7. EU Treaties: ACTA is not compatible with article 21 Treaty on European Union (TEU): "The Union's action on the international scene shall be guided by the principles (...): democracy, the rule of law, the universality and indivisibility of human rights and fundamental freedoms (...)"

Nor is ACTA compatible with articles 3.3, 3.5 and 5 Treaty on European Union.

Background information

Behind closed doors, the European Union, United States, Japan and other trade partners negotiated the Anti-Counterfeiting Trade Agreement. ACTA is a multilateral agreement which proposes international standards for enforcement of copyright, patents and other exclusive rights. In the coming months, the European Parliament will have to decide whether to give consent to the agreement or not.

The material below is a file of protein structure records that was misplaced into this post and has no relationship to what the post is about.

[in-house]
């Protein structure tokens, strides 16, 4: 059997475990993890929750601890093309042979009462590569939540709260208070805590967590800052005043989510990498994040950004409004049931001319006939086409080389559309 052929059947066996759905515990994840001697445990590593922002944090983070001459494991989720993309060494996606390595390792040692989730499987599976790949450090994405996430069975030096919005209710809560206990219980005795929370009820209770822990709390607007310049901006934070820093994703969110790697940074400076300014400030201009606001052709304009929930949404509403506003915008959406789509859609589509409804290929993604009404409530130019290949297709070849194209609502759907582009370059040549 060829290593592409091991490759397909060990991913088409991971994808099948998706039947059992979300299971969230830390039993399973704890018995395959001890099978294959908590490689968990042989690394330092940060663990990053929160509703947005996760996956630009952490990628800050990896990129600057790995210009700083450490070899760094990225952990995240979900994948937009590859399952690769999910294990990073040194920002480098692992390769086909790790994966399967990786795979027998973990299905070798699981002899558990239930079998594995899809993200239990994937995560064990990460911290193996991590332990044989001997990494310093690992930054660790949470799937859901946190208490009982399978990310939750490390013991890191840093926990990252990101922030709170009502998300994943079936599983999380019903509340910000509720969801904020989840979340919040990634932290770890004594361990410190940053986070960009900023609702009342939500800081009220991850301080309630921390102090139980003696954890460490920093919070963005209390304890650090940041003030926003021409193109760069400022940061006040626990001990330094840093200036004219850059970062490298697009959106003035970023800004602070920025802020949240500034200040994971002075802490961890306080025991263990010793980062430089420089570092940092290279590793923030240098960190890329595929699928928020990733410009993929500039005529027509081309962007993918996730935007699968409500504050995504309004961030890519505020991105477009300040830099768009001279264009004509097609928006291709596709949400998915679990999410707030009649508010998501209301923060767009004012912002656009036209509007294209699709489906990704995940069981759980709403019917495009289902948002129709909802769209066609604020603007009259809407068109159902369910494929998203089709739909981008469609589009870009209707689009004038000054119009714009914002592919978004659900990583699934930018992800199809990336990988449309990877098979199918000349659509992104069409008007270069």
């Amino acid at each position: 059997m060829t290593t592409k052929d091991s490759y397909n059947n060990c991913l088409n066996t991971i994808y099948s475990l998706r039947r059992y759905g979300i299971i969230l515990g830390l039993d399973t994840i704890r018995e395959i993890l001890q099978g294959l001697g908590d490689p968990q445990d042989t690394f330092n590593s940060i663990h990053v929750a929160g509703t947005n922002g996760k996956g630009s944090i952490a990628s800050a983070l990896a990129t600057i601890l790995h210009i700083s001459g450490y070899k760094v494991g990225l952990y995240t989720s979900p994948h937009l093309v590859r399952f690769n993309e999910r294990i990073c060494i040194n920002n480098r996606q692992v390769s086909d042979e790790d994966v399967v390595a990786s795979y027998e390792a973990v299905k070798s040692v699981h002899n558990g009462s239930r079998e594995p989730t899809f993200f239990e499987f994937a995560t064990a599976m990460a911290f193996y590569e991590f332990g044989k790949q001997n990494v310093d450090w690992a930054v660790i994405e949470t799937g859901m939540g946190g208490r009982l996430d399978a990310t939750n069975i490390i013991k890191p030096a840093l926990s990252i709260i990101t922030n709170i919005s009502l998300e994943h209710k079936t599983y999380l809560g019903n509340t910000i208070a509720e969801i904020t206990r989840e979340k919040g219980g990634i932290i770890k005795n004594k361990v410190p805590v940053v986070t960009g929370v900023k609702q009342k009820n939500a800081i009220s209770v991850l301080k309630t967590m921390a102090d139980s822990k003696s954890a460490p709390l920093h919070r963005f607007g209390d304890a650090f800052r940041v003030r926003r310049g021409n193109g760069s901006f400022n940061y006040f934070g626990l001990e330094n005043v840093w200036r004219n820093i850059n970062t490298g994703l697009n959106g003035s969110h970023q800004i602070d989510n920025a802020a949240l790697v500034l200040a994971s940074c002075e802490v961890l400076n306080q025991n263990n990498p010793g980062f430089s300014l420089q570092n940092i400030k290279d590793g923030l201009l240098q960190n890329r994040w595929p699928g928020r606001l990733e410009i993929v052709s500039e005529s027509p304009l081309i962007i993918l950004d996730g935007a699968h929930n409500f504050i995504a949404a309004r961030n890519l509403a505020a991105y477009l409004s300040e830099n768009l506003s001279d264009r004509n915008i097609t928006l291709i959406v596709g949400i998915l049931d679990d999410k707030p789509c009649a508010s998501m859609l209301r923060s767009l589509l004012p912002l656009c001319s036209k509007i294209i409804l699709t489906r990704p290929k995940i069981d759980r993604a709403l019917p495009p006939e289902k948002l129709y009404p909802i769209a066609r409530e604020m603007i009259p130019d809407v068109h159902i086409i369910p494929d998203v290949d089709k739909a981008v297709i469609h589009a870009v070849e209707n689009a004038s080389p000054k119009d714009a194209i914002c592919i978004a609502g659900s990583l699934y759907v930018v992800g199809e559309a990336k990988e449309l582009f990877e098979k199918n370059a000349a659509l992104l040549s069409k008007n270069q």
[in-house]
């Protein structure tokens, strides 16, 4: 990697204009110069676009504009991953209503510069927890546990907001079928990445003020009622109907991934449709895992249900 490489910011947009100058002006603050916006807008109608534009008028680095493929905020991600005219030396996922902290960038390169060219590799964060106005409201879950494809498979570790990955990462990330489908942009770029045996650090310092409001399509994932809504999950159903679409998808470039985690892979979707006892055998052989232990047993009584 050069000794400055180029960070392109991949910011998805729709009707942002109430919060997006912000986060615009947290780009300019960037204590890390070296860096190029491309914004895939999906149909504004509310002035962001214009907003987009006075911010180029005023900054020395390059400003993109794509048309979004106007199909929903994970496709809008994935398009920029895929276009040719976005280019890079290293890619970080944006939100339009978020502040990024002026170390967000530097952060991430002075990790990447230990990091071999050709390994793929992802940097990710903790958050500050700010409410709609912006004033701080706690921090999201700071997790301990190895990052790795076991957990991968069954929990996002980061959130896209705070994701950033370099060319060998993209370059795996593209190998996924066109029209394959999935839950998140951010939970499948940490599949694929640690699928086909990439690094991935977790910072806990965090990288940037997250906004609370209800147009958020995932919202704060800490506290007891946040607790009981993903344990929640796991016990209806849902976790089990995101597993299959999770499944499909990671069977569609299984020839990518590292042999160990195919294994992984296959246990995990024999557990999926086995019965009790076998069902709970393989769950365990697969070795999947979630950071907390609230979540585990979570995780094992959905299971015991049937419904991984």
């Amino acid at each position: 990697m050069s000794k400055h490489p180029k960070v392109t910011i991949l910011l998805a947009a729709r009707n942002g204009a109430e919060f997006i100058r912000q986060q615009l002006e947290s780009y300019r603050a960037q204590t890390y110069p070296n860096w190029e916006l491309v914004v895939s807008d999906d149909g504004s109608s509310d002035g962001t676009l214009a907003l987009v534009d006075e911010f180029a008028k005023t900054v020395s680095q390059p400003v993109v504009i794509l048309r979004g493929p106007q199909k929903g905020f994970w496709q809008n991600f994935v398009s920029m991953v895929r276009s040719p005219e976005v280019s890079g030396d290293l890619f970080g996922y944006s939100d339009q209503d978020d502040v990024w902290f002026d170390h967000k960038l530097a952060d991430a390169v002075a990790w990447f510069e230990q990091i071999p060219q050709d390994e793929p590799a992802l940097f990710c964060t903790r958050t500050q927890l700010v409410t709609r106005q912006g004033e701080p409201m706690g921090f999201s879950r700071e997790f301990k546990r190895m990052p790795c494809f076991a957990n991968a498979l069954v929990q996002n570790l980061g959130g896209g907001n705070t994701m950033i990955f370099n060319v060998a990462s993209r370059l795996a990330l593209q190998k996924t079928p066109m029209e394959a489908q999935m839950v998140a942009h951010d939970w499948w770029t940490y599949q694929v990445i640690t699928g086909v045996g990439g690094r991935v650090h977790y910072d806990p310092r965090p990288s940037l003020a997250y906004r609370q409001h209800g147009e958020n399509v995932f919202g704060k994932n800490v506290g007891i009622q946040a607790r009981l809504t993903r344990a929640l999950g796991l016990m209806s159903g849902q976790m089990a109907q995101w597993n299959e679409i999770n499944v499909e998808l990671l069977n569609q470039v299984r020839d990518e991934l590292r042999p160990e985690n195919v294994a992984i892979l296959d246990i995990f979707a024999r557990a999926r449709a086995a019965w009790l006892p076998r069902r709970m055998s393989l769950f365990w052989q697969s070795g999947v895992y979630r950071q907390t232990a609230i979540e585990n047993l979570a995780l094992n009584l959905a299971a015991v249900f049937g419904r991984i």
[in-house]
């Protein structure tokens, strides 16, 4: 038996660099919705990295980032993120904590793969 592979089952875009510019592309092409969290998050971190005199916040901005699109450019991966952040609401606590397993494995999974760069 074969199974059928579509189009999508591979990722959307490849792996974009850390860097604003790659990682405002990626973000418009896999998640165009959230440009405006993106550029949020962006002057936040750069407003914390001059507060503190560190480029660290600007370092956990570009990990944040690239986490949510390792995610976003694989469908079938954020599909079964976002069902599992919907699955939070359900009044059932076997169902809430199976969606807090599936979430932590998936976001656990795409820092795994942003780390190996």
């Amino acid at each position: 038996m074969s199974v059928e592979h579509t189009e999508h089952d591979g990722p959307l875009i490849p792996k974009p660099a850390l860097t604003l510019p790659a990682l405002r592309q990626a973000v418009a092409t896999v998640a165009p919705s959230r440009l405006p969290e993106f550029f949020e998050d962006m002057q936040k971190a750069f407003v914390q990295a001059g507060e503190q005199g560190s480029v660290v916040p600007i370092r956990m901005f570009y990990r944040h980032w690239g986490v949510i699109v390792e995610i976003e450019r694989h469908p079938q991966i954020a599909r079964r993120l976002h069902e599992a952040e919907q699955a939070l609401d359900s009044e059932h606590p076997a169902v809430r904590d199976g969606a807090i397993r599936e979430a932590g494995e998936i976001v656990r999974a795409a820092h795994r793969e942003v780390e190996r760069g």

Links

FFII note on the Legal Service’s Opinion on ACTA

FFII ACTA blog

FFII ACTA analysis

Permanent link to this press release

Contact

FFII Office Berlin
Malmöer Str. 6
D-10439 Berlin
Fon: +49-30-41722597
Fax Service: +49-721-509663769
Email: office (at) ffii.org
http://www.ffii.org/

Ante Wessels
ante (at) ffii.org
+31 6 100 99 063

About FFII

The FFII is a not-for-profit association, dedicated to the development of information goods for the public benefit, based on copyright, free competition, and open standards. More than 1,000 members, 3,500 companies and 100,000 supporters have entrusted the FFII to act as their voice in public policy questions concerning exclusion rights in data processing.

Press releases/EP legal service consistently overlooks known issues with ACTA (last edited 2012-01-23 10:25:27 by awessels)